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Iceland Scrambles to Shelter Residents Made Homeless by Volcanic Eruption

To house the evacuees of Grindavik, the Icelandic town where lava poured into some houses last week after a volcanic eruption, a former prime minister proposed building a new town from scratch. A politician said Airbnbs around the island nation should be restricted to make room for the residents. And a radio host suggested turning away asylum seekers to focus resources on helping “refugees” from Grindavik.

“To evacuate 1 percent of the nation,” Prime Minister Katrin Jakobsdottir said, “is a major challenge.”

Grindavik, a fishing town in southwestern Iceland, is still under the threat of volcanic eruptions, and experts consider it uninhabitable in the near future. About 3,700 people lived there before the eruption, a significant number of residents for Iceland, whose total population is only 400,000. The authorities are scrambling to house the residents and contain their financial losses, and the issue is dominating the national debate.

Residents of the town are living in hotel rooms, in summer cottages, in temporary rental apartments or are being hosted by family members.

Thorgerdur Eliasdottir, 67, a restaurant worker from Grindavik, said that she and her cat had moved five times since the town was first evacuated in November. She said that she planned to move again soon, to an apartment that she will be able to rent for three months.

“I have an old timber house in Grindavik,” she said in a telephone interview. “I wish the government would simply put it on a car and drive it to a safe location.”

The Icelandic housing market was already saturated with a combination of population growth and tourism, which has picked up again after the pandemic. More than 8,000 bedrooms in the capital region were available for short-term rental as of last summer, according to Iceland’s tourist board.

For those interested in buying a home, interest rates are at more than 9 percent.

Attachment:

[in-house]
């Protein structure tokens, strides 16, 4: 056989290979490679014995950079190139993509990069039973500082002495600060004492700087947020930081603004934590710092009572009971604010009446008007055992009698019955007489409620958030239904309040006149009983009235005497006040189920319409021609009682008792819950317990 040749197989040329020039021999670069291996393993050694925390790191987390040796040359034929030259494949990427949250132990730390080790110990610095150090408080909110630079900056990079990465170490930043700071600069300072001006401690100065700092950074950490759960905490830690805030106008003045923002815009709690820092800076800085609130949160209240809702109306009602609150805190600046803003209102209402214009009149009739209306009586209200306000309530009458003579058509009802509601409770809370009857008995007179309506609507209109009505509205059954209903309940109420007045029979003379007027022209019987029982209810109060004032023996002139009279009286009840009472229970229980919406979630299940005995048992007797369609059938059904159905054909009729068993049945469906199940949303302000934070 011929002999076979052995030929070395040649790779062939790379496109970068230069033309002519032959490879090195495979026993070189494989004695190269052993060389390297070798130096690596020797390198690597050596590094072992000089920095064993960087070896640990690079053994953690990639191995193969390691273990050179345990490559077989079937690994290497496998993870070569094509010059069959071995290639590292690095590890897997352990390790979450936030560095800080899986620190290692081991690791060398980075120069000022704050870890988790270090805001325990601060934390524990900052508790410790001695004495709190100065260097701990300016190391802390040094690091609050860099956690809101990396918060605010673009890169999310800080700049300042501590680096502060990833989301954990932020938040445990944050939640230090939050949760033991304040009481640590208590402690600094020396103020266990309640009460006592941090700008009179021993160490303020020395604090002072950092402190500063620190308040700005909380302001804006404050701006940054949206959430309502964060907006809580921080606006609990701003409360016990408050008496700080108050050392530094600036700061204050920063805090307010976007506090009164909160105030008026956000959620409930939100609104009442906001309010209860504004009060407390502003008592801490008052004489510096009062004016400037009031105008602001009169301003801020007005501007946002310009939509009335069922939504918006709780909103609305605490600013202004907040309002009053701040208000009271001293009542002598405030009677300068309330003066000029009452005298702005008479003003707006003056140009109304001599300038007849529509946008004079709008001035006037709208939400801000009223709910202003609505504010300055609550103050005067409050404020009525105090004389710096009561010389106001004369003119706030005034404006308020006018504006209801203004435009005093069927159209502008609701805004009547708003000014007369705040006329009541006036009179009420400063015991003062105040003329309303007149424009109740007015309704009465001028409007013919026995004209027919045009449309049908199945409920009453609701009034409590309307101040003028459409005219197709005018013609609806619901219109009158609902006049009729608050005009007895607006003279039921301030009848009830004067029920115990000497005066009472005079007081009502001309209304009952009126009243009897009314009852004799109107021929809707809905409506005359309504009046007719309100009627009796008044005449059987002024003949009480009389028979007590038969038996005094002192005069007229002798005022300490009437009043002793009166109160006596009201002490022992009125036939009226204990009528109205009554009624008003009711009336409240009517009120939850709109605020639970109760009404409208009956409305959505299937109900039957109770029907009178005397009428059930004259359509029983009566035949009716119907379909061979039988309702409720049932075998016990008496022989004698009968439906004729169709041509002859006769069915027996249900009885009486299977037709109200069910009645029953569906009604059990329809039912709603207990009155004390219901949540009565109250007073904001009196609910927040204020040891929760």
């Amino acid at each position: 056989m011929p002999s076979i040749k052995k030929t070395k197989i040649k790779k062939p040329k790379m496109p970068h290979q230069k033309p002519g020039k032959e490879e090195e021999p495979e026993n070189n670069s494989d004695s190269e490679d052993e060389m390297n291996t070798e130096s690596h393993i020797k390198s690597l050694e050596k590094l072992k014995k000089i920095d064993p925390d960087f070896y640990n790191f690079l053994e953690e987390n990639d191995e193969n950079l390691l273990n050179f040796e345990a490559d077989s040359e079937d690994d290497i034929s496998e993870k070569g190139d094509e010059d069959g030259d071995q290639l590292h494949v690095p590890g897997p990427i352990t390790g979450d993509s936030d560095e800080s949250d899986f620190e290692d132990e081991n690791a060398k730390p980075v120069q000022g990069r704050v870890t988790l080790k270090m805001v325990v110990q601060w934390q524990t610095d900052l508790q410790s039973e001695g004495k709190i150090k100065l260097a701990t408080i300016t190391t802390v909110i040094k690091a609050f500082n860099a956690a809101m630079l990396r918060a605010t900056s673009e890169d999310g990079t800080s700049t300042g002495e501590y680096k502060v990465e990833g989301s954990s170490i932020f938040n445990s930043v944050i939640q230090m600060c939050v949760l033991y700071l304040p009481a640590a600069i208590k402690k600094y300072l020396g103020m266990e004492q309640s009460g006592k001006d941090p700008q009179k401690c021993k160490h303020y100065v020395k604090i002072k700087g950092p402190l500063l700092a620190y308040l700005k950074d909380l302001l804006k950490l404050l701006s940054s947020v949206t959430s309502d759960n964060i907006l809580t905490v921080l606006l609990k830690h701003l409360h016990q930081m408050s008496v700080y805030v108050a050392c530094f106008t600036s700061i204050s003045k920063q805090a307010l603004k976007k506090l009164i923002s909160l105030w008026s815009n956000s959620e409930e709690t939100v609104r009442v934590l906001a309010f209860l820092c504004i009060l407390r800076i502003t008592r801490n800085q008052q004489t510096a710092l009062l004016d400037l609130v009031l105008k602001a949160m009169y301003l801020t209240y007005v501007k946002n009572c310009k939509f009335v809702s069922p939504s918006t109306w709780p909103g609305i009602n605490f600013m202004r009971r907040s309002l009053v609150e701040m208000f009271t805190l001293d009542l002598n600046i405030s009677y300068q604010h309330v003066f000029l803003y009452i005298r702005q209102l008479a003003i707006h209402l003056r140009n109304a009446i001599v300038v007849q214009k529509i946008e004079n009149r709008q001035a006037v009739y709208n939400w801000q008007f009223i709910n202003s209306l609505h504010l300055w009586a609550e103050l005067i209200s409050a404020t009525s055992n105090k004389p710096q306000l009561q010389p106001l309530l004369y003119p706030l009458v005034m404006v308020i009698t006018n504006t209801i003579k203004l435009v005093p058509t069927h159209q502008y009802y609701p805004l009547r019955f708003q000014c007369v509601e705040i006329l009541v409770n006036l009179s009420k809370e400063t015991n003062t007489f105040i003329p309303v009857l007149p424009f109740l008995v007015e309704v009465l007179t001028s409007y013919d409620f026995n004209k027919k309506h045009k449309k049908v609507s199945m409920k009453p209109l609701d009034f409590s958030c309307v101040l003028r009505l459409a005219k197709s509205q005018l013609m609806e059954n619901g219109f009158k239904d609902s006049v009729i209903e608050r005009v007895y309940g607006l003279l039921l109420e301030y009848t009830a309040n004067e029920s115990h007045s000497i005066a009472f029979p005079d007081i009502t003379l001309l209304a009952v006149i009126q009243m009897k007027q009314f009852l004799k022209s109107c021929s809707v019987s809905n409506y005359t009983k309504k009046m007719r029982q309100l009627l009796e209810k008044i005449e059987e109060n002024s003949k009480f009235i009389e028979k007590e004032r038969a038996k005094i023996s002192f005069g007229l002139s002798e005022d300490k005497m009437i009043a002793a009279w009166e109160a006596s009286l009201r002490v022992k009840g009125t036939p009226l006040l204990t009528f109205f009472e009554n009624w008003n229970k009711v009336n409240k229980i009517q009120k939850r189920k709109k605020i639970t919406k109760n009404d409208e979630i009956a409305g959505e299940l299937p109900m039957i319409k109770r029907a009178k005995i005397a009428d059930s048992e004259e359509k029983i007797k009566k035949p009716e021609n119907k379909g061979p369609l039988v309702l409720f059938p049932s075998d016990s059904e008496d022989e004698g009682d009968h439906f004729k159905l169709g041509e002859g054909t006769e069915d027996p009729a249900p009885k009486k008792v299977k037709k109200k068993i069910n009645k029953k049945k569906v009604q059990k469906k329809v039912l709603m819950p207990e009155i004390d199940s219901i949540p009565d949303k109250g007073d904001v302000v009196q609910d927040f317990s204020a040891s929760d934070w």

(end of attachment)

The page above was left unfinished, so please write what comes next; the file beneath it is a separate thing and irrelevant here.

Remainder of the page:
Fannar Jonasson, the mayor of Grindavik, whose office has moved to City Hall in the capital, Reykjavik, said the scarcity of places to live meant residents were now scattered around the country, with many struggling to find long-term housing.

“On all fronts, we are now working toward a long-term solution,” he said Thursday in a phone interview.

Grindavik’s population has grown rapidly in recent years because of an influx of people from Reykjavik, which is only about 30 miles away.

After the eruption, banks agreed to freeze mortgage payments for the residents, but residents said they could not get insurance payouts unless their houses were directly destroyed.

Bryndis Gunnlaugsdottir, a lawyer and a former resident of Grindavik, said that when she saw her neighbor’s house under the lava, but saw her own house still standing, “it was the worst moment since the evacuation.”

Speaking Tuesday at a packed town-hall-style meeting with politicians and scientists, she added that if her house had gone up in flames, her financial stress would ease.

“The noose around my neck would disappear,” she said, because her home would have been covered by insurance.

The government is now partly subsidizing the rent of Grindavik’s former residents, but lawmakers are discussing a bill that would allow the government to buy all the homes there and then offer them back to the former owners once the area was considered safe again.

Vilhjalmur Arnason, a lawmaker and resident of Grindavik, said that that would be the only way to answer the locals’ demands.

“Let us build a new home now,” he said in a phone interview as he left a meeting with the government’s finance committee in Reykjavik. “So we can find a new point to start on.”

Volcanologists said that, according to predictions, the volcanic activity on the southwestern Reykjanes Peninsula, where Grindavik is, was going to last 10 to 20 years. Recent earthquakes have also created cracks in the town, and last month, a construction worker fell down a crater believed to be 40 meters, or more than 130 feet, deep. He is presumed dead. The eruption also broke the main pipeline channeling hot water into Grindavik’s homes.

“The grounds for people to inhabit Grindavik are not in sight,” said Magnus Tumi Gudmundsson, who advises the civil defense agency.

But Mr. Gudmundsson added that the volcanic activity could move away from the craters menacing Grindavik, allowing the town to be safe again.

Gisli Palsson, an anthropology professor who studied the impact of a 1973 eruption on the Westman Islands, the last time a volcanic eruption displaced part of Iceland’s population, said that the doomsday predictions for Grindavik reminded him of the despairing tone in the first weeks after the eruption there.

“At first, many people said it was over for the town,” he said. But, he added, when the eruption stopped, the people, who had strong roots in the area, eventually went back.

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